In our recent post on weed and the economy I referred to the fact that some pundits are claiming that the medical marijuana industry could save the economy. Proof, if any was needed, comes from Windsor in Colorado, where the town’s three medical marijuana dispensaries appear to be on track for a combined sales of $1.72 million in 2010. Last month (January), the combined tax revenue from the three businesses was $4,602. A quick mathematical calculation shows that, at a tax rate of 3.2%, the combined sales figure for January was $143,800.
When the projected sales figures for all dispensaries in the region are added together, the turnover for 2010 is an astonishing $6.5 million.
Critics believe that these figures are a direct result of Amendment 20, Medical Use of Marijuana and claim that the result proves medical marijuana is an industry rather than a treatment. Supporters would, I suspect, claim that the figures simply demonstrate the efficacy of medical cannabis, while arguing that ‘approved’ medications come from the pharmacy industry.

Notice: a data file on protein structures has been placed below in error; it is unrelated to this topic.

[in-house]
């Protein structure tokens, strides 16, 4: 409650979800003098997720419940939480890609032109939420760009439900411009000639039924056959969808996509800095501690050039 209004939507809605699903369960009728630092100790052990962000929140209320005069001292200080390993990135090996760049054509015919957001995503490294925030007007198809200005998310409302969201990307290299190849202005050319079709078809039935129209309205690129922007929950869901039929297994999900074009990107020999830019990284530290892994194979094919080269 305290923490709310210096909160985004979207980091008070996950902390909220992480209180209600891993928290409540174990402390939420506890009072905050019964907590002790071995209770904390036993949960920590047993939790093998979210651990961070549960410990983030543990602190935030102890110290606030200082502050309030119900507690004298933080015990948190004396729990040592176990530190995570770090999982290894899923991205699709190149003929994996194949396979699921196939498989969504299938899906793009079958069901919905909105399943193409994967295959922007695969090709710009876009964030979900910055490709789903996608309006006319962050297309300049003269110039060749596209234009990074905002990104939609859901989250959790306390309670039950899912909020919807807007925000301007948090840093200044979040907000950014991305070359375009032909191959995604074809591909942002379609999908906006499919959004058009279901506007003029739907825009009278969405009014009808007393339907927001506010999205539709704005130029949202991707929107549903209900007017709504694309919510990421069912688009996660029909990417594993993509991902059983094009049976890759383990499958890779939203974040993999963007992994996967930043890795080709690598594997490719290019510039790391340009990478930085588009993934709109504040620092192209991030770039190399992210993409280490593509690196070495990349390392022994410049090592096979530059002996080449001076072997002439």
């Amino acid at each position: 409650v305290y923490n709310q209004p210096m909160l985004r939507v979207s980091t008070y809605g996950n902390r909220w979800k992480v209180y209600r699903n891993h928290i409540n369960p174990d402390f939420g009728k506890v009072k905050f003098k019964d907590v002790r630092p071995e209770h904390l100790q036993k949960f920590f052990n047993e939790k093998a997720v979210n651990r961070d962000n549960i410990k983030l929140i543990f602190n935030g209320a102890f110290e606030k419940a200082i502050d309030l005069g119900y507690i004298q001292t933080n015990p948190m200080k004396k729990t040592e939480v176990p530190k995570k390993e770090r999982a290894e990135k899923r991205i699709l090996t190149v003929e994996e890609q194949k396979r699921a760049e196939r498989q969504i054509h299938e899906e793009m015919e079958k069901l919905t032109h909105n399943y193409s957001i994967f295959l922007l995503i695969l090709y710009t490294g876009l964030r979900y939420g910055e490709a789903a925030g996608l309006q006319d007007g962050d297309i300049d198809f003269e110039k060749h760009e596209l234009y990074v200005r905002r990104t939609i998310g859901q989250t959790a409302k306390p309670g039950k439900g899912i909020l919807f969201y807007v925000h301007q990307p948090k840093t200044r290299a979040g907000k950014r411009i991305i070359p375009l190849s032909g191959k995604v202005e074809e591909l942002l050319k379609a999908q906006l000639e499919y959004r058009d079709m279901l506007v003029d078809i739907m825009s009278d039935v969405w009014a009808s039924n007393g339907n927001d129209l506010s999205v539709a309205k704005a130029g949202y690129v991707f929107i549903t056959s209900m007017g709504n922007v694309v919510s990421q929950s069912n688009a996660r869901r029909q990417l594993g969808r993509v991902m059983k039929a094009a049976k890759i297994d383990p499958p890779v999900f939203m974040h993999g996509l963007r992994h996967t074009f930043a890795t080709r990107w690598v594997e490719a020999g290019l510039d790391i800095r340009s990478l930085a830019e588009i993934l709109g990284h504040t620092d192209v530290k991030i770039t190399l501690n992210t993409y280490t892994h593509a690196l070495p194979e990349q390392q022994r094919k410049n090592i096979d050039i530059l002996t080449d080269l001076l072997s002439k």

Whatever your view, it seems the government might be missing a trick.
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I would love to see figures on income from pharmaceutical companies. How much do you think they make Tylenol for? Man, they sell it for $8/bottle! How many bottles in a year for every store x every city x whole state. I’ll bet just for Tylenol alone its more than than the cannabis #.
Someone give me some numbers pleasseee!!! This whole country is all markets and industry’s. It drives everything from pharmaceuticals to government to medical cannabis. There has to be profit from medical cannabis just like there has to be profit for GM, FORD, and the friendly makers of TYLENOL.